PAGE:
I book a six-hour introductory course with Kite Surf International. We are Carolina’s first students of the season, and the wind in mid-November is still changeable, but I learn how to handle the kite by making small adjustments on the steering bar.
It is counter-intuitive to use such gentle movements to control it, especially when the kite picks up power and threatens to pull you off your feet.
I learn the hard way how important it is to release the bar when Carolina shouts “let go!” with increasing urgency: my kite comes down over some spiky vegetation and gets a big rip in it.
If I show moderate potential in kitesurfing, the same cannot be said of waterskiing, one of several activities offered free of charge at my hotel, Tamarind.
As I lie in the water with my knees tucked up and hands locked on the handle, the instructor’s shouts are similar to Carolina’s: “Relax! Don’t pull!”. But the added complication of two skis on my feet, which are hell-bent on crossing, is insurmountable. After seven unsuccessful attempts to stand, even the instructor admits I might not have a natural skill for it.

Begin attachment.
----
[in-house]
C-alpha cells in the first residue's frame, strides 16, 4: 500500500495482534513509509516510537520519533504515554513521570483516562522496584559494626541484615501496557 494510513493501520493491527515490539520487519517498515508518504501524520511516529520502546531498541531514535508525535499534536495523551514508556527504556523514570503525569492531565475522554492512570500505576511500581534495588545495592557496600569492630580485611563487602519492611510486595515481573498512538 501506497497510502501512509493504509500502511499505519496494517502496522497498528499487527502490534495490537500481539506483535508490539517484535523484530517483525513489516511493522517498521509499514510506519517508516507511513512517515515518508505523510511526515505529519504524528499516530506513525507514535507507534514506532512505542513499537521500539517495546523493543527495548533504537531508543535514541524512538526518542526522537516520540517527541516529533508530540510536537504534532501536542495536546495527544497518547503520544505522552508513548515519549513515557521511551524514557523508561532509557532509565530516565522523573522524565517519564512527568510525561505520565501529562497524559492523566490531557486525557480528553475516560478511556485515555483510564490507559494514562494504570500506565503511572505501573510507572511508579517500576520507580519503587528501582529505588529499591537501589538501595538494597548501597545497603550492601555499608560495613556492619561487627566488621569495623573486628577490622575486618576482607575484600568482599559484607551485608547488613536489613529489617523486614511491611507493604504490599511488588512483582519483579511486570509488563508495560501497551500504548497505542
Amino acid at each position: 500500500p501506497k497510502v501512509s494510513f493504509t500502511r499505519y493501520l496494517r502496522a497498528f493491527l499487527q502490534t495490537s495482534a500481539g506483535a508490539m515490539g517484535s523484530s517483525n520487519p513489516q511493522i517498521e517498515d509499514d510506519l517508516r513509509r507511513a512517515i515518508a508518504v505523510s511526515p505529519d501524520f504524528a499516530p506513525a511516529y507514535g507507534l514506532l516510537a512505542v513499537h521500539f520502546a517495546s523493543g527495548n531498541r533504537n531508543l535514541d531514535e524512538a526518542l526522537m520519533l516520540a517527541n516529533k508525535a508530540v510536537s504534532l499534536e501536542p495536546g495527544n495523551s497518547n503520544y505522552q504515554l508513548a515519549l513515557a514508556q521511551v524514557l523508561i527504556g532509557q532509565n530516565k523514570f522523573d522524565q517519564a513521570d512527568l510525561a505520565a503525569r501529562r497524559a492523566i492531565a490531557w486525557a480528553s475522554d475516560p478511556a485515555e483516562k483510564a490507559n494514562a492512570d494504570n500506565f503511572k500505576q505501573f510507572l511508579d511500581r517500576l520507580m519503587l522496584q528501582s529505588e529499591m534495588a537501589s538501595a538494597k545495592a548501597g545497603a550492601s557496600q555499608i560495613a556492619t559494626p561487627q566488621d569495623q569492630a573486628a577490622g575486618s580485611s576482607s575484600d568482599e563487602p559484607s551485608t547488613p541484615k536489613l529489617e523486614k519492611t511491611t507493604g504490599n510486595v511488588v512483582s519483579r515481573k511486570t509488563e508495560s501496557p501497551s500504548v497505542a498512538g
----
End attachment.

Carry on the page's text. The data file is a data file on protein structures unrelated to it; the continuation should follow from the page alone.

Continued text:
Tamarind by Elegant Hotels is one of seven Elegant properties in Barbados, located on the west, or “Platinum”, coast. The hotel is on a 230-metre stretch of beach and was formerly a private house.
Seven of the 101 guest-rooms and suites are in the central historic building with thick limestone walls, while the original Mediterranean-inspired red-tile floor has been replicated throughout the resort.
Tamarind is a top-seller for families, with an impressive kids’ club, which - unusually - also takes children out on snorkelling excursions and trips to Harrison’s Cave.